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County council divided over Agrim funding

Once again a discussion between Ponoka County councillors ended in a dispute while discussing the funding options available
Progress on the the Agrim Centre in Rimbey is continuing.

Once again a discussion between Ponoka County councillors ended in a dispute while discussing the funding options available to the Rimbey Agrim Centre and Ponoka Calnash Ag Event Centre.

A lengthy debate on who should be awarded grants erupted during the donation portion of council's budget meeting, March 21, and continued during their regular council meeting and budget approval process, March 25.

Members of council are unhappy that construction had begun on the Rimbey Agrim building before every funding dollar to get it to a useable state was in place. County CAO Charlie Cutforth was recently informed it will take another $1.5 million to the building to that stage.

“And then of course (it's) going to be an ongoing thing, just as the ag centre here is an ongoing thing. These projects, when they start, they're never finished. As soon as they get some more loot, or they're successful, there's always something they can enhance,” said Cutforth.

The Rimbey Agricultural Society has contracted a consultant to update both the business and capital plans, which are to be available to council in two to three weeks, says Cutforth.

Although Cutforth said nothing had been officially signed between the Rimbey Agricultural Society and other organizations, he told council they have some large donors involved in the project.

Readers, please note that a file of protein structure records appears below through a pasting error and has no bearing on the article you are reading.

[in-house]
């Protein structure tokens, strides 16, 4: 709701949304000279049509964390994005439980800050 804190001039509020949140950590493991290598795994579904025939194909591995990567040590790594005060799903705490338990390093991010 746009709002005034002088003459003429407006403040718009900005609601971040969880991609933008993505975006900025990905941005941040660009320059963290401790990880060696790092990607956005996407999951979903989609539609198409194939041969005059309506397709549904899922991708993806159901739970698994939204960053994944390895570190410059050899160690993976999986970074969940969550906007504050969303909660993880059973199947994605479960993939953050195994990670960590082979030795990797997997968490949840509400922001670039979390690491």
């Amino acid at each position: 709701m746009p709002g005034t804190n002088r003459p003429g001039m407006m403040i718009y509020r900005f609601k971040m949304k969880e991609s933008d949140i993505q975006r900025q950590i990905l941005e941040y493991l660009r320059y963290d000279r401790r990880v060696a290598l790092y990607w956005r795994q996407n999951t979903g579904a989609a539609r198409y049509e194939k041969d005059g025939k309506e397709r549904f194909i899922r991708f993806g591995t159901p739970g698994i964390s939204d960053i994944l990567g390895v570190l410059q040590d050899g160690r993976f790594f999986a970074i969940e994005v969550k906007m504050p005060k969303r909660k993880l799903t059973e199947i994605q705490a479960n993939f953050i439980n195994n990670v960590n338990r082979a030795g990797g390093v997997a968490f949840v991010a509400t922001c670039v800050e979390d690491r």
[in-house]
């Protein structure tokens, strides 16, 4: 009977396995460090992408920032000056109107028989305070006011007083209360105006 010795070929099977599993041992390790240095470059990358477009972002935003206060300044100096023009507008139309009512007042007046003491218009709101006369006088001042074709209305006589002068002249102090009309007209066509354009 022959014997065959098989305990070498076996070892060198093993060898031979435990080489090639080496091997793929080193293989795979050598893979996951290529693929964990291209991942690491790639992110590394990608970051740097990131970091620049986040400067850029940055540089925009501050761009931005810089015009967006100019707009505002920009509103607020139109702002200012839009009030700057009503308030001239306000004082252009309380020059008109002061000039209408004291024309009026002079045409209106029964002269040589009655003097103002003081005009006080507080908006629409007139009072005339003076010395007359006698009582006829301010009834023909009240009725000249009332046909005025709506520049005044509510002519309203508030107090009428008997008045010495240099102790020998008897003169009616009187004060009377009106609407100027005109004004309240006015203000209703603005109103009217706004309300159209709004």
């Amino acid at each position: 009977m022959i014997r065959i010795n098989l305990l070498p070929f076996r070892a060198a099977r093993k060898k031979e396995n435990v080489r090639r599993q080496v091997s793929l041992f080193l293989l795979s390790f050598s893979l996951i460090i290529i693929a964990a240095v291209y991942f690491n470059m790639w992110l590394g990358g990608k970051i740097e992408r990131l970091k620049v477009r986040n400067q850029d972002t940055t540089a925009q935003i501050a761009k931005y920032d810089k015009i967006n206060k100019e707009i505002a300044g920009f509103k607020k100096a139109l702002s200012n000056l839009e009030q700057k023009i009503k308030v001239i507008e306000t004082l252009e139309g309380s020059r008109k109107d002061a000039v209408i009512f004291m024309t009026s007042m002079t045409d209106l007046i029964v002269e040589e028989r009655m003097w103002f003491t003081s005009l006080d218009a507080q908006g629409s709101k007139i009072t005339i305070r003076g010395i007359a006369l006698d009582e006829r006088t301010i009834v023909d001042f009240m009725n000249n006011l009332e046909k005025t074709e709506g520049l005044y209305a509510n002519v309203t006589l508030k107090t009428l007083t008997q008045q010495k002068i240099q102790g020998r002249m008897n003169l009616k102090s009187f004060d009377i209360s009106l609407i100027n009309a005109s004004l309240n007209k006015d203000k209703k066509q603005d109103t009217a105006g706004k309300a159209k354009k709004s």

“The county has a large investment there. We've contributed $1.2 million to date. I think there's some expectation to see it finished,” said Cutforth.

Helping the Agrim Centre reach a usable state is a top priority for 2014 for the county. Once the budget was approved council concluded that $1 million would be available provided specifications set by the county were met, including viewing the business plan and them having the other half a million dollars in place.

“We have a request from the Ponoka ag centre to put the cover between the two buildings, that was always planned,” said Cutforth. He feels, now that the Calnash Centre (in Ponoka) is up and running, the county's obligation to provide major grants is done. This request, which Coun. Doug Weir says would take $1.5 to $2 million, was deferred to 2015 budget discussions.

Reeve Paul McLauchlin also feels the county's major contributions to Ponoka's ag event centre are over since the operation is now sustainable and making a profit.

“From a funding perspective I think the tap is turned off. We need to reprioritize to other projects.”

“I don't think we can do the Rimbey (project) with the kind of dollars Charlie's talking either, until we get a proposal exactly knowing what they're doing. I'm not prepared to give them $1 million bucks, because our money's capital, right,” said Weir.

He was convinced the funds given to the Ponoka Ag Event Centre Society (PAECS) for the Calnash Ag Event Centre hadn't come from the county's operating money, although Cutforth told him that was indeed the case. “Depends how you argue it, but it came through MSI (Municipal Sustainability Initiative) money and all that kind of stuff,” said Weir.

“It was because of the MSI grant program that the county suddenly had that kind of money available to share with others,” said Cutforth.

After funding sources were straightened out Weir told the county he wanted to next look at the percentage of total costs for the projects that the county was contributing. “I want to know why this thing went from $3.34 million to $5.9 million.”

McLauchlin informed him the same thing had happened when the Calnash Ag Event Centre was in its unfinished stages. “But they added a lot more,” Weir argued.

“To me, this building (Calnash) is up and operating and from what I understand made a profit last year. The one in Rimbey, if it doesn't go any further, it's a giant cold storage covering,” said Coun. Bryce Liddle. In response Weir asked him if that was the county's fault.

“It's not a blame game, it's purely economics,” McLauchlin explained.